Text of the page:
Corn futures are called to open 1 to 2 cents lower on light profit-taking.
- Corn futures ended the overnight session mostly around 2 cents lower on light profit-taking following yesterday's gains.
- Ideas harvest will ramp back up this week after weekend rain delays raises concern about hedge-related pressure.
- A slightly firmer tone in the U.S. dollar index is also limiting buying.
- But a firmer tone in the wheat market is helping to limit pressure in corn and could result in fresh buying during daytime trade.
- Meanwhile, France's farm ministry cut its corn crop estimate by 100,000 MT to 15.5 MMT, but that's still up 2.9% from year-ago.
Soybean futures are called steady to 2 cents higher in lackluster trade.
- Soybean futures ended the overnight session fractionally to 2 cents higher, which was near session lows.
- Soybeans favored a firmer tone throughout the overnight hours on followthrough from yesterday's gains, although buying dried up in late trade.
- Expectations soybean harvest will resume after weekend rains is limiting buying, although expectations that demand remains strong is limiting selling to profit-taking.
- November soybean futures spent the overnight session pivoting around the all-important $13.00 level. Closes above this resistance would make the $13.30 level bulls' next target.
Wheat futures are called 3 to 5 cents firmer on improved demand.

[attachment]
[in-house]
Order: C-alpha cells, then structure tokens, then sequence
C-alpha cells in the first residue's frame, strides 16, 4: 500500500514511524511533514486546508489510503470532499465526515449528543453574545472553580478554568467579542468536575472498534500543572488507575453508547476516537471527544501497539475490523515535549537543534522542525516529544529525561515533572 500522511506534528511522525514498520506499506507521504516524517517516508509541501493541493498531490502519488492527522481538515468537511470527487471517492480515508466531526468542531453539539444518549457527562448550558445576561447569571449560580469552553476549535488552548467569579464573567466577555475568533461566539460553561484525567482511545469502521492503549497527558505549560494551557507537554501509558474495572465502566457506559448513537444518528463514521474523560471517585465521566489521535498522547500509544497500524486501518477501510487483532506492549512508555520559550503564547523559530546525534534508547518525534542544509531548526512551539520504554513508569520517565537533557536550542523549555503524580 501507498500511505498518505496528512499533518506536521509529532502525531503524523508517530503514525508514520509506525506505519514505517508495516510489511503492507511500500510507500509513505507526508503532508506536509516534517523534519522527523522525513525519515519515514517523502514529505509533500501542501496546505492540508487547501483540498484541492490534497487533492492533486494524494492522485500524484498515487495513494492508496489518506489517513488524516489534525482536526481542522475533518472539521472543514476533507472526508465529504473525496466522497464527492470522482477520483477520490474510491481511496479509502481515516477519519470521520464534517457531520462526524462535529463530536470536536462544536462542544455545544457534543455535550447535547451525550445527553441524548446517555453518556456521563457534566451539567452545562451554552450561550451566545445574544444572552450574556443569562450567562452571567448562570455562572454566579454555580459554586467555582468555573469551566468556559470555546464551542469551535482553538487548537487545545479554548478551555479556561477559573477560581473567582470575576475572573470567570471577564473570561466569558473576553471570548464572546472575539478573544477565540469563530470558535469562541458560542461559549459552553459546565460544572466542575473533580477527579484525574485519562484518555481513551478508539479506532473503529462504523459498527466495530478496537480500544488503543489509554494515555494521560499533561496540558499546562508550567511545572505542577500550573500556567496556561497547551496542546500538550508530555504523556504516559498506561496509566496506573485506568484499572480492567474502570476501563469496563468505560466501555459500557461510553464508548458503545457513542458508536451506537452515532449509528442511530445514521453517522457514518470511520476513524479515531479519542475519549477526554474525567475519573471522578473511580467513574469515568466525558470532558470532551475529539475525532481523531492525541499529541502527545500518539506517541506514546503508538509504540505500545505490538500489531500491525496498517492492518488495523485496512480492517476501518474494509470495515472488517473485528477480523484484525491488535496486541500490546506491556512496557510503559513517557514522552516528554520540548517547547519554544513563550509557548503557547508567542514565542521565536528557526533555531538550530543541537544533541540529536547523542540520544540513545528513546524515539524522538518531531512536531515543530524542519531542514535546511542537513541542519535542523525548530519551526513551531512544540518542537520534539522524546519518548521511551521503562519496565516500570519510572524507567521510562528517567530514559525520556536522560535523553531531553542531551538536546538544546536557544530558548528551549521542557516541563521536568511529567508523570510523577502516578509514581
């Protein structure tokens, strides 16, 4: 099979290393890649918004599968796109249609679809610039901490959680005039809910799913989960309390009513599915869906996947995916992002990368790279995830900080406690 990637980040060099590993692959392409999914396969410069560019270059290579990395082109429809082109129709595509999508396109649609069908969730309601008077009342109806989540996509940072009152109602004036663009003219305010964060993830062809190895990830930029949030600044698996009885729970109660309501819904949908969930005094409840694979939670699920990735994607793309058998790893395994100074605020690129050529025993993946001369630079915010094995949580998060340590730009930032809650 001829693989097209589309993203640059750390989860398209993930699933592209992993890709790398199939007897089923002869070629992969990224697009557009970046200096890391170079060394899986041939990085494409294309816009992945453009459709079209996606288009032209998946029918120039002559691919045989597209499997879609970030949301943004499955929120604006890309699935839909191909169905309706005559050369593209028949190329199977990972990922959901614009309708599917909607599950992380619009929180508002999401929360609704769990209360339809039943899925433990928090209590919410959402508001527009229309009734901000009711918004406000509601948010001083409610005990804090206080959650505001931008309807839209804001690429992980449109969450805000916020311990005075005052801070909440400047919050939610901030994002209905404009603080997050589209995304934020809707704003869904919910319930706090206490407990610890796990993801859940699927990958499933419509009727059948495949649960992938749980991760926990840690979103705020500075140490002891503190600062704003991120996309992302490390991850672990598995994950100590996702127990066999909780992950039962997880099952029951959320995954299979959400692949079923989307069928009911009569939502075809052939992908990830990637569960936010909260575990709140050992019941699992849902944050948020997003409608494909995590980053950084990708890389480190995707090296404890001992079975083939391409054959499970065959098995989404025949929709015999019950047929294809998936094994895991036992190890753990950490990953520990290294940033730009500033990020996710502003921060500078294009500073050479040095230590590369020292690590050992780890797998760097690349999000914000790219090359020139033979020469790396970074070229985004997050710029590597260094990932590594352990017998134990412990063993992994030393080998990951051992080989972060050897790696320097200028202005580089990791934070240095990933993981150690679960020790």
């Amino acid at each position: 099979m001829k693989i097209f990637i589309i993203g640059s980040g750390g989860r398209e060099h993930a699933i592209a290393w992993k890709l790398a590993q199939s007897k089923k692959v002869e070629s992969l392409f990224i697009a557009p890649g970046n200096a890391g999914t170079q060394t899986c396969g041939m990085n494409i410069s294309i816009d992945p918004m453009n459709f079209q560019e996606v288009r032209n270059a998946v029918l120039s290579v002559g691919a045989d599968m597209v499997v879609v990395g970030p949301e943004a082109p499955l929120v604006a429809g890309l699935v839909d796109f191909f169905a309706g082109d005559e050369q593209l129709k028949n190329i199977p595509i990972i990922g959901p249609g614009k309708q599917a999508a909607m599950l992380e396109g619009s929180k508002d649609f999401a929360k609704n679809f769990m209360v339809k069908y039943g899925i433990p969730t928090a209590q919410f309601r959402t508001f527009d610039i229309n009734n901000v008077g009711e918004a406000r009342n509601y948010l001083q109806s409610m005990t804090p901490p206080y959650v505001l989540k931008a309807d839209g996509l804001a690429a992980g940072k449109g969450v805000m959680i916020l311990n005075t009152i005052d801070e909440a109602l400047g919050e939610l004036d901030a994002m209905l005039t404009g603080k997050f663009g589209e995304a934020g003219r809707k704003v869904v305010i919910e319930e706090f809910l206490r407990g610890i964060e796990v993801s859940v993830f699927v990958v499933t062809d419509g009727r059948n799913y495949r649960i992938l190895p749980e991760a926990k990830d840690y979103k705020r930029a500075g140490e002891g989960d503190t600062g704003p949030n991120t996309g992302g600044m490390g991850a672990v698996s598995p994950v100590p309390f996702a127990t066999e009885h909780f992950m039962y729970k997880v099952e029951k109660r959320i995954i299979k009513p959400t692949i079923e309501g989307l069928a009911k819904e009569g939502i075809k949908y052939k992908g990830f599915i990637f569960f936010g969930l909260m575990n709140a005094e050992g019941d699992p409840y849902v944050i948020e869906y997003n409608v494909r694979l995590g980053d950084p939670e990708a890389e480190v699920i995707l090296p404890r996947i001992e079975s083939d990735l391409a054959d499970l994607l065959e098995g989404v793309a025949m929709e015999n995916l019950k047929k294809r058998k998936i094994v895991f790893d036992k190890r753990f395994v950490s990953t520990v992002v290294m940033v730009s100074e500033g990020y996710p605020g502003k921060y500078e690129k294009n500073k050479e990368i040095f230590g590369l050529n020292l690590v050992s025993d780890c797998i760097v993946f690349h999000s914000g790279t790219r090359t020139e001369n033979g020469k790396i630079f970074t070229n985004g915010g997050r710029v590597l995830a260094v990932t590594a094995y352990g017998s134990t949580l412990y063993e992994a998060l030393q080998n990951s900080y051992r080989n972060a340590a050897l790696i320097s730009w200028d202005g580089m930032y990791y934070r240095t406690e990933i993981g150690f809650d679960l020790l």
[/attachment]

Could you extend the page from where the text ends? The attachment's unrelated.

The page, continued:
- All wheat flavors ended the overnight session mostly 3 to 5 cents higher on followthrough from yesterday's gains.
- Wheat is seeing a boost from winter weather that has halted seeding of winter grains across areas of Russia and Ukraine. Traders anticipate lower production potential in the Black Sea region will bring fresh demand to the U.S.
- Buying is being somewhat limited by a choppy tone in the dollar index this morning, although recent weakness has helped keep U.S. wheat competitive on the global market.
- Meanwhile, France's farm ministry cut its wheat crop estimate by 117,000 MT from last month to 36.9 MMT, although that still represents a 3.8% increase from year-ago.
Live cattle futures are called to open firmer on tighter showlists.
- Live cattle futures are expected to more than recover yesterday's slight losses due to tightening market-ready supplies.
- While traders still lack slaughter and boxed beef data due to the government shutdown, an initial count of this week's showlists shows cattle available to the cash market are reduced from last week.
- As a result, feedlots have the upper hand in this week's cash negotiations, although cash trade will likely be delayed until Friday.
- Meanwhile, packers' profit margins are well in the red, which limits their willingness to bid up for cattle.
- A slightly weaker tone in the corn market is supportive for feeder futures this morning.
Lean hog futures are called to open firmer on light followthrough from yesterday's gains.
- Lean hog futures are expected to be firmer on followthrough buying after yesterday's gains, although the front-month contract ended slightly lower yesterday.
- Without daily slaughter and pork cutout data, traders are left watching the cash market more closely.
- With packers' profit margins well in the black, the cash market is expected to be mostly steady today as it maintains a strong level of demand for supplies.
- However, upside potential in the cash market this week will be limited as packers say they are having no difficulty securing supplies.
- December lean hog futures have posted a strong recovery from the early October low and now appear headed for a test of contract-high resistance.